In one embodiment, information for an application such as a CRM application is collected and retrieved when a customer starts interacting with the system. Some operations are executed across different components, and in one example a workflow (such as a BPEL workflow that may be coupled to a ESB or with a EDA (event drive) architecture) is kicked off that initiates any composition or decomposition, and that passes the flow and any associated processing to the various components that may be required. In this example, part of the processing is performed by starting the activation and provisioning of the service delivery platform (SDP) and applications. If an account needs to be created in SDP or an application, for example, the flow can pass a request to the runtime component(s) to create the account and service. The workflow can also pass a request to an appropriate component to determine the pieces to be provisioned to activate a service or perform another such action. The flow then can pass to a billing or other such system to perform actions needed for billing, information updating, etc.
Each of these components can operate independently to perform a task, and can come back to the flow when that task is completed (successfully or unsuccessfully). In one embodiment this flow is a BPEL workflow, while in other embodiments this can involve SOA and EDA (e.g., BPEL orchestrating an ESB), with messages being further transformed to each target component based on canonical data model information. Error and/or result messages are returned accordingly, as well as any other notification/event that the applications may throw. In the example, once the various components are provisioned it is possible to come back and begin activating each component, as the components are enabled to begin processing for the user. Once the components are activated, the service is ready for use.
An application or component thus is able to integrate with other such applications or components to delegate some functions and/or subsequent steps of the flow by generating a message that describes request or status, putting it on an SOA/EDA infrastructure (e.g., BPEL, ESB) where the messages may be transformed to a canonical data model. The canonical data model can model the generic status, state, or session before itself being transformed into a message that can be understood by the target. The overall state can be kept in the data model, but the task is passed to the target, etc., when all the processes are finished. Errors can be modeled and handled in a similar fashion. This way an application is able to delegate or pass the hand to other applications, or an overall process can orchestrate the application, therefore easily allowing the definition of an overall business process supported by the integration. These business processes can be pre-packaged business flows, patterns, or processes, for example.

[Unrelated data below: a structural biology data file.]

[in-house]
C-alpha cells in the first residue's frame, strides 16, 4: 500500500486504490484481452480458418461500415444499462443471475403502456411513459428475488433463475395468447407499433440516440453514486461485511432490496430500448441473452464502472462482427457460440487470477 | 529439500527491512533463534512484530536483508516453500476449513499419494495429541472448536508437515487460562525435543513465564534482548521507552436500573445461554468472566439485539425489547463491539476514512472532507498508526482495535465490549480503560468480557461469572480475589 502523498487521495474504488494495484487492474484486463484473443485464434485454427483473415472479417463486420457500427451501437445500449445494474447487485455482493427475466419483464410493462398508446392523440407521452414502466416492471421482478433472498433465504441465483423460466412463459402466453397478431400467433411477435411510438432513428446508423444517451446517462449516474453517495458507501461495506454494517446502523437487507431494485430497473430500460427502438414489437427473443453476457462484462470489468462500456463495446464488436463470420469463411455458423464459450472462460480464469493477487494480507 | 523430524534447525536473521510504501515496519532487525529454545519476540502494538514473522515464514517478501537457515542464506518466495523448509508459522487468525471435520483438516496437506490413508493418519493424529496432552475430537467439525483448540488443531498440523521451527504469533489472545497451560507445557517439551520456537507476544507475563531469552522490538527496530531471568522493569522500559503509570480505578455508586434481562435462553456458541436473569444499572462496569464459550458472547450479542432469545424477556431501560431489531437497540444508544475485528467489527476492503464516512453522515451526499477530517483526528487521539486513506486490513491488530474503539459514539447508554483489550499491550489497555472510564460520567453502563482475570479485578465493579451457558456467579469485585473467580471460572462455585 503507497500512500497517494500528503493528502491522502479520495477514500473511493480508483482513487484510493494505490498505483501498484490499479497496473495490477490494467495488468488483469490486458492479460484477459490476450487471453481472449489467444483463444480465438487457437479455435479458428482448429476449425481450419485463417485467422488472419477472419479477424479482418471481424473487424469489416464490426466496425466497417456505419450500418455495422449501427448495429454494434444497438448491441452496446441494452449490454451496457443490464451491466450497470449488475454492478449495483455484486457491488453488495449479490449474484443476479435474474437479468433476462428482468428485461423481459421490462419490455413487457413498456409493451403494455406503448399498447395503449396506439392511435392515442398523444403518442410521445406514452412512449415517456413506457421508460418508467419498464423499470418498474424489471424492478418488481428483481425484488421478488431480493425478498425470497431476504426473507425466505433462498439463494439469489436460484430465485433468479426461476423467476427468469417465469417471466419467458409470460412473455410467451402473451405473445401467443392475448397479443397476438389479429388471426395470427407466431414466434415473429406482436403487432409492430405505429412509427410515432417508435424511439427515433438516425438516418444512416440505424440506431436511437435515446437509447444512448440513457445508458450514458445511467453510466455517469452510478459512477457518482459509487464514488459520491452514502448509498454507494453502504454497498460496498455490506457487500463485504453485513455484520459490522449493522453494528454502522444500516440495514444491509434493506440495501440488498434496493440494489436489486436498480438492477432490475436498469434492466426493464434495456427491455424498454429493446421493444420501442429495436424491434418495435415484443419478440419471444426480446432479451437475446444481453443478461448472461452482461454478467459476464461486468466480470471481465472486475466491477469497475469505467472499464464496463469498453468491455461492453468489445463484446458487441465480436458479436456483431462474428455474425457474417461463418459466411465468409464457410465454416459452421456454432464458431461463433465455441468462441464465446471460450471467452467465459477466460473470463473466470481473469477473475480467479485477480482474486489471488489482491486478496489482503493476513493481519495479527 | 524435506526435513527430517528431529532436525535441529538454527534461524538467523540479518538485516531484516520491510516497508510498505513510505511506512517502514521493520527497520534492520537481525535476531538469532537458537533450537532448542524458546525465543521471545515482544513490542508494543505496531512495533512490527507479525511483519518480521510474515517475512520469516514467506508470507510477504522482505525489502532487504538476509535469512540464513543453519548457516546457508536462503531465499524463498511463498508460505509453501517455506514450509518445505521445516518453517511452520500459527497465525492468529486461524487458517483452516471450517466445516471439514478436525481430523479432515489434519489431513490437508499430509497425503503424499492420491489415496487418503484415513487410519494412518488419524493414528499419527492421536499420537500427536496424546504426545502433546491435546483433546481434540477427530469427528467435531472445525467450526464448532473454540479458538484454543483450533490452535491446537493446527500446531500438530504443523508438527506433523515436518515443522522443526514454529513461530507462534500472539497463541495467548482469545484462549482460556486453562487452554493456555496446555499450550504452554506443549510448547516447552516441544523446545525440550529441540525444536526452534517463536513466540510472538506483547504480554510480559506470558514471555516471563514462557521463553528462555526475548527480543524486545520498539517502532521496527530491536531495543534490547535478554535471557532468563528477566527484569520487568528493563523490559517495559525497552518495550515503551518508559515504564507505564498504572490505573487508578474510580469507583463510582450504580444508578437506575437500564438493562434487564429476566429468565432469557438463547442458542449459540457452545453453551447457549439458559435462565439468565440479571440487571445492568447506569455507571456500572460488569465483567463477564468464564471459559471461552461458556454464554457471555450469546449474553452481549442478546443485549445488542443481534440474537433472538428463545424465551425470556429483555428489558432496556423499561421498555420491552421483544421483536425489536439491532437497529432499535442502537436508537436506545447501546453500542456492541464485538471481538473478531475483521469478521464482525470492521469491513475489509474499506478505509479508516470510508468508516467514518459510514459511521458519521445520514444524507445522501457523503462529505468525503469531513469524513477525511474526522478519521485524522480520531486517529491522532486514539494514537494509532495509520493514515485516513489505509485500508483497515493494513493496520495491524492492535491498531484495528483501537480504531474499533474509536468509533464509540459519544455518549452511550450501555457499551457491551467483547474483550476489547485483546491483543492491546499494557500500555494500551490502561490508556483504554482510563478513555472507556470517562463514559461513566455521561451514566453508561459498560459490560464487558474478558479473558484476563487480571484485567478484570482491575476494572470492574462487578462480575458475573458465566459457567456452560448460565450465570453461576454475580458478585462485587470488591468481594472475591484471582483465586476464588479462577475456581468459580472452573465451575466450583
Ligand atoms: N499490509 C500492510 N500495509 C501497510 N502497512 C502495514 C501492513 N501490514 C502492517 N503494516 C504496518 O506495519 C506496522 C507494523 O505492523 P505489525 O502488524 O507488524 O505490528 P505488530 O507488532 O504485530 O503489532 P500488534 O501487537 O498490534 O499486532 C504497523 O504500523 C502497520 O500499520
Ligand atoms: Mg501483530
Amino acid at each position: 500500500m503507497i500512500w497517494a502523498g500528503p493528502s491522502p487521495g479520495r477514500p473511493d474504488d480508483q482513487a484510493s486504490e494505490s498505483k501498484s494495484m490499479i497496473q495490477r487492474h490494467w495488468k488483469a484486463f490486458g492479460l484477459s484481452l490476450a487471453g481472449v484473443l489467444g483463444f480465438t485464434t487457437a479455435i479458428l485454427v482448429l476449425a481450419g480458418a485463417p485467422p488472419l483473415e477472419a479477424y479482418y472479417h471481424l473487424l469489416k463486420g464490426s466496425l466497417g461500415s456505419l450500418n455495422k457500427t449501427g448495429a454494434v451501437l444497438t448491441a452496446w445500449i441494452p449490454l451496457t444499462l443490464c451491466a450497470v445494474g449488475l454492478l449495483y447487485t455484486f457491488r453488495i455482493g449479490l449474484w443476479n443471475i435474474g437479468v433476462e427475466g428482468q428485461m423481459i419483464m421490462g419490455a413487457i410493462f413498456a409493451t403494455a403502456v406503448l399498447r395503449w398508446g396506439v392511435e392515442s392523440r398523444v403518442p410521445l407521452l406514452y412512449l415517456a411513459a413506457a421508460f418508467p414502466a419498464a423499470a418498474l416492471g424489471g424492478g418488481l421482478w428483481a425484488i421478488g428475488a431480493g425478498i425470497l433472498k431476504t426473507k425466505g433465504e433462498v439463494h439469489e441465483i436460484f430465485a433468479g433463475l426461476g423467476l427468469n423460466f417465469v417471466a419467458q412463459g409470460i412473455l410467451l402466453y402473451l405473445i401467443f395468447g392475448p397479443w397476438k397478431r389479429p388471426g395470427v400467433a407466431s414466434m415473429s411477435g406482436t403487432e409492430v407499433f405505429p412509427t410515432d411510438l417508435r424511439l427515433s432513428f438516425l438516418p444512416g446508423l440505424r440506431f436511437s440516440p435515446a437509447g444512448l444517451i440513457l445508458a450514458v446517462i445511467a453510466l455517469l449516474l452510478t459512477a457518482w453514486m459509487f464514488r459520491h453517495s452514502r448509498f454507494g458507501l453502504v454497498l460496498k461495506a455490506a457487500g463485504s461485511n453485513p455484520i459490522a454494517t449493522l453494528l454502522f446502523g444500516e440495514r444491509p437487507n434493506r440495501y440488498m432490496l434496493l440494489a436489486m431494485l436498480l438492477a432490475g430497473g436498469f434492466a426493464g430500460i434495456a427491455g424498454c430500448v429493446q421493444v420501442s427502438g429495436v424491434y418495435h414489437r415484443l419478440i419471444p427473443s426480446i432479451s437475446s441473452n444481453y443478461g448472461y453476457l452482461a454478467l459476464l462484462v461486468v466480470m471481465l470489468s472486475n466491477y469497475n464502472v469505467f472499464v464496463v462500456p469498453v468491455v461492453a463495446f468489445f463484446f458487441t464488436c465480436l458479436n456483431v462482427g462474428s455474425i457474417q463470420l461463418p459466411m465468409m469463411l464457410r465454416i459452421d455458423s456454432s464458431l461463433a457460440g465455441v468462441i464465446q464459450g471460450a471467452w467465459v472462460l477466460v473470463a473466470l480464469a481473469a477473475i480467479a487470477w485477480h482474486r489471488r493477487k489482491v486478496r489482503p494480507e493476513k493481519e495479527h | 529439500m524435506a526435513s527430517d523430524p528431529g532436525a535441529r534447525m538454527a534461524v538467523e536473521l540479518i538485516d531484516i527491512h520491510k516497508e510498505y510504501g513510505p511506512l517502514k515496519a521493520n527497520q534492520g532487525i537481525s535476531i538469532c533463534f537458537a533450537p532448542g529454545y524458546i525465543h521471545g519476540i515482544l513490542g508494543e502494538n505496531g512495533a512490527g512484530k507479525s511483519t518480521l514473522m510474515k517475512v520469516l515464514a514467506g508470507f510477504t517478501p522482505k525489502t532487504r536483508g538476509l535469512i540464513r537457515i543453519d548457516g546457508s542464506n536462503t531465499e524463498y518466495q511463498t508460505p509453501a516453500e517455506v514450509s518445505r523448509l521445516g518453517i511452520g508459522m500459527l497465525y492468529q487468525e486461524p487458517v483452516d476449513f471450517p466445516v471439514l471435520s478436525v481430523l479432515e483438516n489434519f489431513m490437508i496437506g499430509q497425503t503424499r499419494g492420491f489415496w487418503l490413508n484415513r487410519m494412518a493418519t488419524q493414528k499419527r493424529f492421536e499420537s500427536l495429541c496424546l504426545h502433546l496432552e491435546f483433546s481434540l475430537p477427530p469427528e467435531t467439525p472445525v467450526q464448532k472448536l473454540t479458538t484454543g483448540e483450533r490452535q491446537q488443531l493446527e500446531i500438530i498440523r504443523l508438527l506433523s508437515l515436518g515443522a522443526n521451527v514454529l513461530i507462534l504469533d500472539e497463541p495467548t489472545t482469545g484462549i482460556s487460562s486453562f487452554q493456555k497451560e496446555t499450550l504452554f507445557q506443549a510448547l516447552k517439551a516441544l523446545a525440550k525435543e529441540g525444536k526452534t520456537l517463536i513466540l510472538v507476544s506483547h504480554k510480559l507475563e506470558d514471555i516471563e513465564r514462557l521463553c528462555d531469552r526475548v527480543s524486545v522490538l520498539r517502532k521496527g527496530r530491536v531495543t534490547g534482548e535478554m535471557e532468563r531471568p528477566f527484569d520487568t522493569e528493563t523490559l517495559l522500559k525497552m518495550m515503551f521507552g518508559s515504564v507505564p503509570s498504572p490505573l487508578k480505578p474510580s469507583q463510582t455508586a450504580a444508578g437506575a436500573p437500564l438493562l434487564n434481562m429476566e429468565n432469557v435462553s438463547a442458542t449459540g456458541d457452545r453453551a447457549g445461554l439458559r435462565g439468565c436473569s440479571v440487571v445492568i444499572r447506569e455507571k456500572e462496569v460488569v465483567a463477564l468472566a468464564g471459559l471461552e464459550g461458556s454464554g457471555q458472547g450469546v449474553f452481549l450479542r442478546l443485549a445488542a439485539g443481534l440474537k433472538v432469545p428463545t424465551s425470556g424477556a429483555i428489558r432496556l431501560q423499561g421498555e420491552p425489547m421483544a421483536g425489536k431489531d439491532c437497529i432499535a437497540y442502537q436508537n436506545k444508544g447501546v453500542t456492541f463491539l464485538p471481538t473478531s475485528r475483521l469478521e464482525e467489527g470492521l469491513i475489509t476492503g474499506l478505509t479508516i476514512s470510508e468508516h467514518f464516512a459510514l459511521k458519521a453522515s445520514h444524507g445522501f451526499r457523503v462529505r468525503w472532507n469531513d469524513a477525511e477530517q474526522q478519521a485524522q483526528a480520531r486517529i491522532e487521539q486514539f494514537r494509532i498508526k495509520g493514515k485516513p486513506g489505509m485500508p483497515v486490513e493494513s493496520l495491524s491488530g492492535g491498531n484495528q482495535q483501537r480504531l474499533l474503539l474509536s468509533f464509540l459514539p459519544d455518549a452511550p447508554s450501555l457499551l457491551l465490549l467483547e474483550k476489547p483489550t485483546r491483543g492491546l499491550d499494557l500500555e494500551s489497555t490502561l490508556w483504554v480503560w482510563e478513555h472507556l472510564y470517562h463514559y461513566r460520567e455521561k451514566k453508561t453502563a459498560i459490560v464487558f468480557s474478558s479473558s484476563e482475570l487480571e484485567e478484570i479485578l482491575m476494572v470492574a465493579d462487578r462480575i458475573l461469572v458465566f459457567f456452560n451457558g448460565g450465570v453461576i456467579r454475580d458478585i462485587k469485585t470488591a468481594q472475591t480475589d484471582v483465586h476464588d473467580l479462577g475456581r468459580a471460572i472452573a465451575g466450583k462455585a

In certain embodiments, the SDP (or the runtime for the network) and the OSS/BSS components utilize, are developed for using, or are compatible to use the same managed identity so that, independent of the particular network, it can be ensured that the user is the same, and the user identity can be managed appropriately across different networks. Systems and methods in accordance with the various embodiments can combine components such as OSS/BSS components using a service oriented architecture (SOA) and an event driven architecture (EDA), and build the components on the same stack, or at least on a same identity framework, so that they can share managed identities. By integrating components such as SDP, OSS, and BSS components, an end-to-end integration can be provided that enables consistent OSS/BSS/SDP coexistence across multiple network technologies, enabling evolutionary deployments of NGNs, as well as enabling consistent OSS/BSS/SDP and service sharing across multiple network technologies or providers, enabling true convergence. Such an approach also provides for business-driven management with almost zero touch of all the service provider systems.